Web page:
You are my special angel right from paradise,
I know that you’re an angel, heaven is in your eyes.`

Yes it has one’s teeth gritting – and it probably won’t (my conjecture) make you any money.

Here’s the more sophisticated version – from Wilbur Smith.

`Then abruptly her pulse checked and then raced away again. In her ears the music took on a sweeter, more cheerful note, the oppressive crowds and the noise seemed to recede, her dark mood evaporated miraculously, and she was borne up on a wave of excitemeet and wild anticipation.

There he was, standing in the doorway. He was so tall that he towered half a head above those around him.`


Write that and you can make a fortune – so long as you can churn it out repeatedly.
Do bear in mind that Wilbur Smith has been the world’s biggest-selling English language author for a quarter of a century.
What distinguishes banal and non-banal? Probably the most significant features are the adjectives and metaphors. The one, banal, is easy – simplistic – you put down the first sensual image that comes into your head – cliched, everyday. Adequate. Never more than adequate though.

Non-banality is not usually or of necessity the product of genius – more often tis simply hard work.

Here’s Marden’s description of the process:

`Suppose you’re writing about honey, and you want an adjective to go with that noun. The computer obligingly flashes a word in your mind: `sweet`. That’s the end of the operation for the bad writer – he or she uses `sweet` with no further thought.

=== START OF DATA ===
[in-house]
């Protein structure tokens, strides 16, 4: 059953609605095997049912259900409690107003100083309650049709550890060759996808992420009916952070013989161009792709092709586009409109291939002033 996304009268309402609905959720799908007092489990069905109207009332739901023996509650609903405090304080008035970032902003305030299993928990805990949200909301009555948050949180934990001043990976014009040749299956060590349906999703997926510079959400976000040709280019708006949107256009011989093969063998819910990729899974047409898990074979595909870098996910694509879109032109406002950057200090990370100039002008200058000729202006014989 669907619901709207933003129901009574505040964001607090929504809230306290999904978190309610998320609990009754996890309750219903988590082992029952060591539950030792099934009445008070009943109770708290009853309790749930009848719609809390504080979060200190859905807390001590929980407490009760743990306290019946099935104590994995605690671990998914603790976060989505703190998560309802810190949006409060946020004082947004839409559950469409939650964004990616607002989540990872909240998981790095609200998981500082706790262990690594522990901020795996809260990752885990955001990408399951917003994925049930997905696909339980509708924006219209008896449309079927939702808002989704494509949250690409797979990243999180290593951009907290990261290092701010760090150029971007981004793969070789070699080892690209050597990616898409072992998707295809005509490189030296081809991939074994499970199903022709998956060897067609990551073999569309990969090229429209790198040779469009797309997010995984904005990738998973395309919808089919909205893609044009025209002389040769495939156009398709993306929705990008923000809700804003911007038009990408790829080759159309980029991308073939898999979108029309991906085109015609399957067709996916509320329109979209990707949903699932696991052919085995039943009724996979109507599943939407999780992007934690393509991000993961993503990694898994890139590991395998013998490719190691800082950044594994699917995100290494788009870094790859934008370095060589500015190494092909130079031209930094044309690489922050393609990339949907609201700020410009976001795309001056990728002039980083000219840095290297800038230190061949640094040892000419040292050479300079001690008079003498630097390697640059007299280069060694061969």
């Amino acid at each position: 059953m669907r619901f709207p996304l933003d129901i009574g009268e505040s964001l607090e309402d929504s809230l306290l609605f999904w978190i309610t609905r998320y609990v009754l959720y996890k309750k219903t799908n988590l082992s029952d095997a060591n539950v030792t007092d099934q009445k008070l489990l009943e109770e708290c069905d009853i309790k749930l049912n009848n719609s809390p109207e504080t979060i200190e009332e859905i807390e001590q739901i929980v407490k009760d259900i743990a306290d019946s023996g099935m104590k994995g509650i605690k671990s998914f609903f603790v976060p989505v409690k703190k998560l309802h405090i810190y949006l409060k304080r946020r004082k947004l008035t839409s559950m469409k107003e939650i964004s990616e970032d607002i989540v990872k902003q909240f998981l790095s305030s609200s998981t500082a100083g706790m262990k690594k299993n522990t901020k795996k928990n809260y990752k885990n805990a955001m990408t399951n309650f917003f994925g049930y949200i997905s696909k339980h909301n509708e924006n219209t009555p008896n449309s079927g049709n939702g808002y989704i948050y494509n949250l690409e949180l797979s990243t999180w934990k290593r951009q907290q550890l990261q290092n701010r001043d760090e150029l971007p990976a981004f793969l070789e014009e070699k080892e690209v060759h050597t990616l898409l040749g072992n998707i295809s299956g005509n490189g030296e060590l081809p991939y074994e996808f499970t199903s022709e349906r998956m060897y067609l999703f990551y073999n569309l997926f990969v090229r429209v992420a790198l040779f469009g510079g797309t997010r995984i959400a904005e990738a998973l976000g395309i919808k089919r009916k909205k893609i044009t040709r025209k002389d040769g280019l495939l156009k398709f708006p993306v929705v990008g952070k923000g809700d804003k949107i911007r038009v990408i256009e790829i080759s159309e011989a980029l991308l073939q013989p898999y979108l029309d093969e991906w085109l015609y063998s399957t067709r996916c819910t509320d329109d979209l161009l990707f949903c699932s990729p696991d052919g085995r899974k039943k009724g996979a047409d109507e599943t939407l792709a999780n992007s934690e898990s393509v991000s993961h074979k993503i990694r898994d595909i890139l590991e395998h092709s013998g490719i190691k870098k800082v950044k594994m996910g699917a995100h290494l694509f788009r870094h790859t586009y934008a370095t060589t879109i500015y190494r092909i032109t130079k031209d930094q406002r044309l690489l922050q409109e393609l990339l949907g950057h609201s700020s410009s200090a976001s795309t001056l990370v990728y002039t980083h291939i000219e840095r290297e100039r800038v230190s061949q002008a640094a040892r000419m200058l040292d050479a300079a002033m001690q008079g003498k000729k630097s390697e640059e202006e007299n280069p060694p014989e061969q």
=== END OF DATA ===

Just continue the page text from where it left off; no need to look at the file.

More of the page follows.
The good writer, though, disappointed with that, presses the reject button. Immediately the computer produces another word (it’s a very efficient computer): `golden`. Again, the good writer, searchign for something less banal, rejects it. So it goes on: `sticky`, fresh`, `delicious`. Eventually you come to a barrier. It seems like the end…

For the good writer, though, this is not an end, it’s a beginning. It’s only now that the real writing can take place. The good writer reaches through the barrier, into the vast open space where anything can happen. New adjectives can be generated; at last some original thought and language usage is occurring.

Molten honey perhaps. Runny honey. Trickling honey. Creeping, slithering, sliding honey...

I love Marsen’s choice of an innovative writer at work:

From `One Summer` by Steve Turner

I wish, however, that I
Could highjackerplane
To the Ignited States
Of neon where I’d
Crash land perfectly
In the deserted
Airport of your heart.


One of my favourite pieces of non-banal writing...

"How I Met My Wife"
by Jack Winter, from the New Yorker, July 25, 1994.

It had been a rough day, so when I walked into the party I was very chalant, despite my efforts to appear gruntled and consolate.

I was furling my weildy umbrella for the coat check when I saw her standing alone in a corner. She was a descript person, a woman in a state of total array. Her hair was kempt, her clothing shevelled, and she moved in a gainly way.

I wanted desperately to meet her, but I knew I'd have to make bones about it, since I was travelling cognito. Beknowst to me, the hostess, whom I could see both hide and hair of, was very proper, so it would be skin off my nose if anything bad happened. And even though I had only swerving loyalty to her, my manners couldn't be peccable. Only toward and heard-of behavior would do.

Fortunately, the embarrassment that my maculate appearance might cause was evitable. There were two ways about it, but the chances that someone as flappable as I would be ept enough to become persona grata or a sung hero were slim. I was, after all, something to sneeze at, someone you could easily hold a candle to, someone who usually aroused bridled passion.

So I decided not to risk it. But then, all at once, for some apparent reason, she looked in my direction and smiled in a way that I could make head or tails of.